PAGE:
The veil drops from my eyes. I can see him now as he really his. Not as a tyrant. Not as a monster that has tormented me for my entire life.

But as a man. A broken, battered man. A man that should have received help for his numerous traumas, but never had. He was likely unaware that help was even available.

He was old. Hollow. Barely standing. Holding himself up through stubborn willpower alone.

I.

I felt.

I felt sorry for him.

A lot of my fear left then. But not all. I will always carry some with me.

“Mom can live,” I say now with more confidence. “She can live for many more years, and be happy during those. But not here. Not with you.”

My father lowers his arm. The cane slides back to the ground. Perhaps he recognizes the change in me.

“Trained professionals will be around her at all times. She will be cared for. She will be safe.”

“I can’t…I can’t carry this anymore.” I look at him. “The experiences I’ve had with you. The constant fear I live in. I can barely interact with men, especially ones who remind me of you. I have to let it go. I have to heal.”

“I forgive you.”

I head for the door and put my shoes on. There is no other noise in the apartment except for the reassuring stream of television commercials. I put my hand on the door to leave, but something stops me.

“I’m getting help to deal with my trauma.” I turn to him. “It would help you to do the same.”

I don’t know why I said that. Perhaps one final appeal to his sanity. Perhaps a lonely child’s attempt to connect with his father.

The groan of a chair from the living room as he eases himself down. Relative silence for a moment. I already know what he’s going to say.

“NEVER COME BACK HERE.”

It still hurt.

I leave, and pass through the door. I turn and look at the door as it closes. It is no longer imposing.

It is old, and sad. Like so many other things around here. I walk away.

I have never returned.

A Meditation on the Self.

I am a writer. But I am now blocked.

I was writing a story. Chapter by chapter. Week by week. I have been unable to finish my work. I sometimes sit and stare at my unfinished work, mentally punishing myself for my inability to end the story.

The words are there. I cannot make them leave my mind and take their place on page.

I am depressed.

The depression is not the result of my not finishing the story I’ve written.

I suffer from depression. It has been a lifelong condition, it seems. My constant companion.

I grew up in a house filled with abuse. I was abused.

Was is the cause of my depression or would it have occurred regardless? My thoughts spiral along the path of self-doubt: the path that abuse sets before you. The thought pattern that abusers drive into you.

I have spent years fighting the grip of depression. I have sought help from counsellors and doctors. I am on medication. I daily wage a silent war to confront my darkest thoughts and challenge them, striving to change them into positive or at least, neutral thoughts.

After years of therapy and medication, I have come to the conclusion that I will never be rid of my constant companion. At best, AT BEST, I have learned enough techniques to keep the darkness at bay temporarily. Muted, but never eliminated.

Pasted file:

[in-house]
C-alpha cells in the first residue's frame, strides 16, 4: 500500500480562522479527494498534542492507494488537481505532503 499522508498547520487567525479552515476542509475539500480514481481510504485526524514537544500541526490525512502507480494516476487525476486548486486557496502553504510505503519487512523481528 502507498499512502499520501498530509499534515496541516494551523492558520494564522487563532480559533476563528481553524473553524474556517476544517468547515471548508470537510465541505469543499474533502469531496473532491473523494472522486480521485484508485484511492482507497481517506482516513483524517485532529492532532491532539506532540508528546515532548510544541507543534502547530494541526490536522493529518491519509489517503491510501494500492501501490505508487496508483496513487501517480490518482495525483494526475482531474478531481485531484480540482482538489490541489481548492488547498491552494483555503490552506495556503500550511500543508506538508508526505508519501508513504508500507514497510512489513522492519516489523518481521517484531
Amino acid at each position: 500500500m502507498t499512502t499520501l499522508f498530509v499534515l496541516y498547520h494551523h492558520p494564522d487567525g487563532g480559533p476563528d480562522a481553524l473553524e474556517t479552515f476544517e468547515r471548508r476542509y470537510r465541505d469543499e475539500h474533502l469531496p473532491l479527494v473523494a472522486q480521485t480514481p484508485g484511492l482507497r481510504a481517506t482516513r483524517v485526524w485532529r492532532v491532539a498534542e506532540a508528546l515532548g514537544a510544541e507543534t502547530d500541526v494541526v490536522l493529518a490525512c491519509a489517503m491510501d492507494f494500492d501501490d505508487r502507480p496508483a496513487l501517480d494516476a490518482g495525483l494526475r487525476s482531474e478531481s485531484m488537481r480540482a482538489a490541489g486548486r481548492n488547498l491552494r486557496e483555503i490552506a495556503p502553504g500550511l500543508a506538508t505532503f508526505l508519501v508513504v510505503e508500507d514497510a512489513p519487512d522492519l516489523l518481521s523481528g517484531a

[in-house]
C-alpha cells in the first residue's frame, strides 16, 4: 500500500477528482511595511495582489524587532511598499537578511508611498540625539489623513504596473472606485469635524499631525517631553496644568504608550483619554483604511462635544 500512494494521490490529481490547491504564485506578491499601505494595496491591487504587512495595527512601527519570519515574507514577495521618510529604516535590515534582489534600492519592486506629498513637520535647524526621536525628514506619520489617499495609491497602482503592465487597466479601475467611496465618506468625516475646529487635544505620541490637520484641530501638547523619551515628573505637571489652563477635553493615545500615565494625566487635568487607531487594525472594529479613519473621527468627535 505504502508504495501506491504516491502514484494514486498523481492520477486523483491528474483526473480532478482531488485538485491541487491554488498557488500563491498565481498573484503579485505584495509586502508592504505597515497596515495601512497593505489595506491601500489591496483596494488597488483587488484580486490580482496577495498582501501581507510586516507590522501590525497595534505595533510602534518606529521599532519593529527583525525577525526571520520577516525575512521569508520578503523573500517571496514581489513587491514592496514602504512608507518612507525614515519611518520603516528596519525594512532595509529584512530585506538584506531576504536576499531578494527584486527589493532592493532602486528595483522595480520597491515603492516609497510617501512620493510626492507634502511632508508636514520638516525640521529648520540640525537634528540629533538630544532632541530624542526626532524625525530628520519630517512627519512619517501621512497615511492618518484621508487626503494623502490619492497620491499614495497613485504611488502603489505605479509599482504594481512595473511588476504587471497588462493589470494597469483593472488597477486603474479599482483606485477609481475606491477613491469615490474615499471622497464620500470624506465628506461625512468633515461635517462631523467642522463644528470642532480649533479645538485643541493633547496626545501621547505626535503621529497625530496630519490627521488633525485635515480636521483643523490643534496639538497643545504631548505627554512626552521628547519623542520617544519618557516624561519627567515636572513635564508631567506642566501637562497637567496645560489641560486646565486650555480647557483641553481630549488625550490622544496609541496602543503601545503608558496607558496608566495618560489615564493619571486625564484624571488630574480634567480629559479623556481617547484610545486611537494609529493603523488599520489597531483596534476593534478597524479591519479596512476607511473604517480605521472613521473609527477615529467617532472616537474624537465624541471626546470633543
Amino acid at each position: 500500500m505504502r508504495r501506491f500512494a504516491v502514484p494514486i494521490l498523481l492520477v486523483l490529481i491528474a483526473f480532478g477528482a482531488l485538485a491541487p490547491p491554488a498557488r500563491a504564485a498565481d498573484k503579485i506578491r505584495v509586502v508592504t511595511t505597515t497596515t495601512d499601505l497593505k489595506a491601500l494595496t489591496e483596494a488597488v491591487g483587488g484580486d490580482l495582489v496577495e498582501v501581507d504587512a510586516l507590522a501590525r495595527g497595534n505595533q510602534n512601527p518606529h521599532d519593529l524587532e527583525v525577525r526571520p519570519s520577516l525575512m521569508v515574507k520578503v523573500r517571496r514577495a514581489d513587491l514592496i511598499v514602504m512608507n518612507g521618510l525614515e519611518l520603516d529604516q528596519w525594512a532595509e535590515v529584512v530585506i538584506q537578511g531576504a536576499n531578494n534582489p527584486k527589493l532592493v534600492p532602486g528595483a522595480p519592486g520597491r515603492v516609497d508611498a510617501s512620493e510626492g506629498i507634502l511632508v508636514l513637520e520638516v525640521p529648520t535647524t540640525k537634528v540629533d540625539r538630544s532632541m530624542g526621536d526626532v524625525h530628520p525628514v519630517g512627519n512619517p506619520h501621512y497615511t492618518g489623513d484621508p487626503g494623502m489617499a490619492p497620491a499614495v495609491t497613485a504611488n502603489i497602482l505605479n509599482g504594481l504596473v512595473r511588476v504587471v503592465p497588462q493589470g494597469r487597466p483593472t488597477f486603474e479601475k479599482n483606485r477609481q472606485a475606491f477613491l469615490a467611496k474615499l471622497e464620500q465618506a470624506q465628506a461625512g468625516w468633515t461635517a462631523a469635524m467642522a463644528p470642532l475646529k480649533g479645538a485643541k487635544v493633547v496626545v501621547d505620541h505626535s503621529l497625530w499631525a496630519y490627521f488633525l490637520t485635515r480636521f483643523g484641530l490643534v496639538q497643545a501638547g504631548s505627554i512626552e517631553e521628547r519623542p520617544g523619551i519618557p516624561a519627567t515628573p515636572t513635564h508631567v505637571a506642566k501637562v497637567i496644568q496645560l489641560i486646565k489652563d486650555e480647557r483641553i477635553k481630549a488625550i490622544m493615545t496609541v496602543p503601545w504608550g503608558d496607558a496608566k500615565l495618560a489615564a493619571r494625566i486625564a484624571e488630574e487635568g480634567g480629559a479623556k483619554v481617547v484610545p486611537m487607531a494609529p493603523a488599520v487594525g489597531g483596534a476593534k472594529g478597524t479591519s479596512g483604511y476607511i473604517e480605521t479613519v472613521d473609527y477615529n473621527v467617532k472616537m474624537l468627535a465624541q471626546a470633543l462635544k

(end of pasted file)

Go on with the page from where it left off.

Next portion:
Some days, it is a snicker behind my back, on others, a scream that drowns out all other thoughts.

Spending time with my friends helps immeasurably. With them I can laugh, and joke, and for a time, forget. Talking about it helps as well. I spent far too many years internalizing my suffering. Developing the strength to speak of my experiences has been liberating. Even writing these words down here has been helpful.

The wave of depression will break. The writing will continue. I will be myself again.

I am Ellis.

A Writer rewrites*

I’ve always been shy.

I’ve always had a hard time fitting, especially as a child. As an adult, I’ve learned that I don’t need to fit in anymore. In most cases, I actually don’t want to. I am, overall, happy with who I am.

As a child, it was different. My shyness held me back. I couldn’t open up to other children, even the ones I liked. As a result, I had very few friends. The other kids didn’t know what to make of me. I was wierd, different. I was picked on, bullied. But mostly I was left alone. Very alone.

One year, Grade 5 if I can recall correctly, I made a friend. I was chosen to work with a classmate on a project. We bonded over the course of the project. To my regret, I can no longer remember my friend’s name. We did what young friends do: we hung out during lunch, played in the park after school, we talked and laughed. It was a shining moment in my young life.

One day, our teacher stepped out of the classroom for a washroom break. I seized the opportunity and turned around to ask my friend a question.

And just like that, the entire class (it seemed) turned on us and shouted

“FAG!”

“FAG!”

“FAG!”

The words chanted in unison, echoed throughout the room. I’d heard the phrase before but was not sure what it meant. It was only ever used as an insult.

My friend started to cry, then fled the room.

I sat there and endured it, Hiding behind a wall of anger and sadness.

The teacher finally returned and quieted the class. He located my friend and brought him back into class. Everything went back to normal, we continued our lesson.

After class, my friend left immediately, without saying a word.

I found him the next day before class. I wanted to see how he doing. He was my friend. I was worried.

He turned to me and said, “I’m sorry Ellis, but I can’t be your friend anymore. I don’t want to be called that ever again.” Then, he walked into class, and never said a word to me again.

I spent the rest of the year, and the year after that, without a friend. It was in the last year of elementary school, grade 7, that I was assigned to introduce the new kid around school. He was Irish, very loud, and brash. He loved to laugh. We became friends. He taught me to laugh freely, without looking over my shoulder. I discovered that I could make him laugh as well. I had a sense of humour, which suprised and delighted me.

We remained friends for the rest of the year and into the summer. Then my family and I moved away and I never saw him again.

Hi name was Clyde. He was a good friend.

 

*This was one of my first stories, written several years ago. I’ve written it here, with minor editing.